Using the STAR framework in job interviews

I am absolutely certain that we all remember the interviews we have given during our professional journey. Have you noticed how each interview is different and leaves behind a different or new impression?

Almost all job interviews lead to anxiety, excitement, trepidation and palpitation! Age and where one is on the career ladder plays an important role in applying and preparing for a particular interview. Youth makes the young more adventurous and tempestuous in their approach. The seasoned professional on the other hand may take on a more cautious and rational approach. There are those who are willing to take risks and jump into something totally new. Then there are those who pay more attention to the brand and the pay packet. And again, there are the few who prefer to stay within their comfort zones.

Communicators and those in the field of public relations have an advantage – they know the art of narration and storytelling. Yet not all interviews are successful, are they? That is because acing a job through an interview goes far beyond storytelling. It is an opportunity for you to delve into your subconscious and work on what you really want and desire from a prospective job. This is the foundation for how you prepare for the interview and what happens during that whole interaction.

Mismatch of expectations

Ever felt that the interview just did not go the way you wanted it to? That there was a complete mismatch of expectations? This is likely to happen when the job description is either not clear and/or not well understood by the applicant. Many a times candidates skim through job descriptions and apply without really looking into the competencies or skill sets required. When called for an interview, the situation becomes awkward if they are unable to raise to the occasion and prove that their strengths are aligned with the role that is expected of them to play.

Then there is the question of chemistry. Especially the chemistry you feel with the interviewers right from the talent acquisition/HR person. Recruitment and hiring managers are quick to sniff out charades. So, to begin with, stay authentic and true to who you are as a person and as a profession.

Ask yourself what kind of a professional you aspire to be. Write down the distinctive qualities and score yourself on where you stand against each. Which are your biggest strengths? Once you have identified them, work on showcasing those competencies in your interviews. Provide real examples of situations and challenges and highlight the solutions that you offered. Do not forget to focus on the end result and impact.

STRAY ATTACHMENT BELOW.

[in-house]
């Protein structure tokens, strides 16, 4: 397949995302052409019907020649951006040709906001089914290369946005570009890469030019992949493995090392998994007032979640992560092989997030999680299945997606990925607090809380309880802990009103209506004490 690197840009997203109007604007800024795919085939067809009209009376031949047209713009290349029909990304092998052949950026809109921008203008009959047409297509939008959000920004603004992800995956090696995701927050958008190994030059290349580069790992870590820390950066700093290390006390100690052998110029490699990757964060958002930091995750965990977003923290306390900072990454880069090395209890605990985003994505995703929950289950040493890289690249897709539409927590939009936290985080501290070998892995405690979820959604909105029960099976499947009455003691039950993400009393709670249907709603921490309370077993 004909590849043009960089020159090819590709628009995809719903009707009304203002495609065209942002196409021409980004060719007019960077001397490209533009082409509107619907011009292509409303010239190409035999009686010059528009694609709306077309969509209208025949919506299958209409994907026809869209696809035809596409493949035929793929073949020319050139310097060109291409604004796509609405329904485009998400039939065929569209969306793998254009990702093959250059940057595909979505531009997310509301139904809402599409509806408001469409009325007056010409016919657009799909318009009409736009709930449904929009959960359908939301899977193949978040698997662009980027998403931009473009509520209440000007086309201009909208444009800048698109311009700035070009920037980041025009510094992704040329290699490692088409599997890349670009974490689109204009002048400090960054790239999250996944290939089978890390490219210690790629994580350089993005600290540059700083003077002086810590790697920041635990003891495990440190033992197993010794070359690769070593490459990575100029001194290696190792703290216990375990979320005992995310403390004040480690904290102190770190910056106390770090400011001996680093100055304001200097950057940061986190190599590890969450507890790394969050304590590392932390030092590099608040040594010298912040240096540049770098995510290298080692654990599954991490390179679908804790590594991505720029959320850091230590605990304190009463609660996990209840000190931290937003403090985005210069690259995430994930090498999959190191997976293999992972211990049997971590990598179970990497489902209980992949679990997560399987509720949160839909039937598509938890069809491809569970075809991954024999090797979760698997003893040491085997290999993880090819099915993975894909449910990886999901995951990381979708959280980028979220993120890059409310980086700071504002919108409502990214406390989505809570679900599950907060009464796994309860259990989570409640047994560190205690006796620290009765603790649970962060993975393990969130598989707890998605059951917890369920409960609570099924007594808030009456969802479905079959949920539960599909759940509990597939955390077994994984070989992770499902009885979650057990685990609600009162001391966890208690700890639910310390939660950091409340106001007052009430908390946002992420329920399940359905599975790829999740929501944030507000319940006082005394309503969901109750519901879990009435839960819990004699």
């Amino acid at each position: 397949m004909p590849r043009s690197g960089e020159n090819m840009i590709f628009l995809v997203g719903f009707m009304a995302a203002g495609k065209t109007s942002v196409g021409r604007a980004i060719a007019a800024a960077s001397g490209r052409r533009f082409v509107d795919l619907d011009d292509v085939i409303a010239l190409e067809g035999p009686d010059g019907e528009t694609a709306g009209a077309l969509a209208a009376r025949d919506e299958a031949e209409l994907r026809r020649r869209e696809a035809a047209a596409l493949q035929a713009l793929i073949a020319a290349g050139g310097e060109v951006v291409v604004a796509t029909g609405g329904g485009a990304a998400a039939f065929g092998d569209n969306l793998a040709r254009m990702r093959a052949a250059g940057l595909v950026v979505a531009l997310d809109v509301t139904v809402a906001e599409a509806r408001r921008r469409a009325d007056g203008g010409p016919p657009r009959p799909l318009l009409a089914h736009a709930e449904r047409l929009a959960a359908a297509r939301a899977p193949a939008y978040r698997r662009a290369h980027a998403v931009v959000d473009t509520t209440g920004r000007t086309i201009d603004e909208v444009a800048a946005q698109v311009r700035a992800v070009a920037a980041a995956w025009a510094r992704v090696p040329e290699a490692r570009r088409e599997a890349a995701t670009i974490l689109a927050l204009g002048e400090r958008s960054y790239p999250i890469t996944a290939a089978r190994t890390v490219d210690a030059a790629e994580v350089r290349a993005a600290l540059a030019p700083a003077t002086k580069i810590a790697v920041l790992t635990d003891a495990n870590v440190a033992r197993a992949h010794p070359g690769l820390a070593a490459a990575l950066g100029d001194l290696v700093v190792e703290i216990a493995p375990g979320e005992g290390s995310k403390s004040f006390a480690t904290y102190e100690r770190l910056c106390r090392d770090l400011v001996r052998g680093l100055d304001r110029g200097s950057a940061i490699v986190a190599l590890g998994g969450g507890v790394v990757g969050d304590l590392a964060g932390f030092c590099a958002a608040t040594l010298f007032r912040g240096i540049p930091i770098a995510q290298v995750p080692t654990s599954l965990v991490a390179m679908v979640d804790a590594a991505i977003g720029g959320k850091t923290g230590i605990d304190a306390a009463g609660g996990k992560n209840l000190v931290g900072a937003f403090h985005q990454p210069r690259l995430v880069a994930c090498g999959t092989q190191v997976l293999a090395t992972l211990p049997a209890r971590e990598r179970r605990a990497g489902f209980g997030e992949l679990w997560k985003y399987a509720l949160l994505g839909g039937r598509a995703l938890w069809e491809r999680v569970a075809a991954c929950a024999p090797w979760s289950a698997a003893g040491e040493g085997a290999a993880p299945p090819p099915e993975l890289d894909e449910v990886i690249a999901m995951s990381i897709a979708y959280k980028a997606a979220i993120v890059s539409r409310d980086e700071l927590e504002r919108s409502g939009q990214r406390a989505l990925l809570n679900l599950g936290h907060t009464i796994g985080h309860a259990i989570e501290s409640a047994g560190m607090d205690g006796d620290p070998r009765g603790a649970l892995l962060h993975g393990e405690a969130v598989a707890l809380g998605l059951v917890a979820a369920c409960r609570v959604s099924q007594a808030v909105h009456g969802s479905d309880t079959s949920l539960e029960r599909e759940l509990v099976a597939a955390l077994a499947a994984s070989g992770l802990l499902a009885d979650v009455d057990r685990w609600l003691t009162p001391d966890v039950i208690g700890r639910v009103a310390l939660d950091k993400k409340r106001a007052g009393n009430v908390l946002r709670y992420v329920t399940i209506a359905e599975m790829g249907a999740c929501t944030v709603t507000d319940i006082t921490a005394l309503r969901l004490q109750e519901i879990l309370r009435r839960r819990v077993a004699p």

Using the STAR framework in communications/crisis management

The STAR framework (Situation-Task-Action-Results) is an easy-to-use tool for candidates to position themselves during an interview process.

Here is an example from an incident with a large organisation that had to close down one of its key manufacturing plants due to revenue losses. The plant had a large workforce, and the workers union was a very strong body. All negotiations were sensitive in nature and any wrong step would backfire and create more problems for the organisation.

Task: Communications team to handle the reputation of the organisation and ensure there is no negative press in the media.


The communications team got cracking and did the following:

  • Extensive scenario planning along with HR
  • Keeping media statements ready against each scenario
  • Updating employees
  • Ensuring ground monitoring at the manufacturing site
  • Cross functional alignment with legal
  • Deliberate on a roll out plan for media statement – should every media house get a press note?


  • Not a single negative story appeared in the press
  • The union also did not approach the press
  • Conscious, planned, exclusive media roll out with just one large media house that resulted in a positive coverage, which was later picked up by other media.

By highlighting authentic examples during an interview, the candidate is able to highlight her/his strengths and successes. This is a winning proposition.

It pays to prepare in advance. Ask yourself what you aspire for. Learn and read everything about the company, the job, the interviewer. Treat every interview as a learning experience and imbibe those lessons for the next interview.

Good luck!

The views and opinions published here belong to the author and do not necessarily reflect the views and opinions of the publisher.

Sarita Bahl
Country Group Head CSR at Bayer - South Asia
Sarita Bahl leads the Corporate Social Responsibility function for Bayer South Asia and is also the Director – Bayer Prayas Association. Prior to this, she successfully oversaw the communications and public affairs function for Bayer South Asia. Over her three decades of professional experience, Sarita has held multiple roles across diverse industries, public sector, trade associations, MNCs and the Not-for-profit sector. An alumnus of Tata Institute of Social Science and the Swedish Institute of Management Program, Sarita specializes in stakeholder engagement, sustainability and communications. She is passionate about animals (is mother to a female cat), books and movies.

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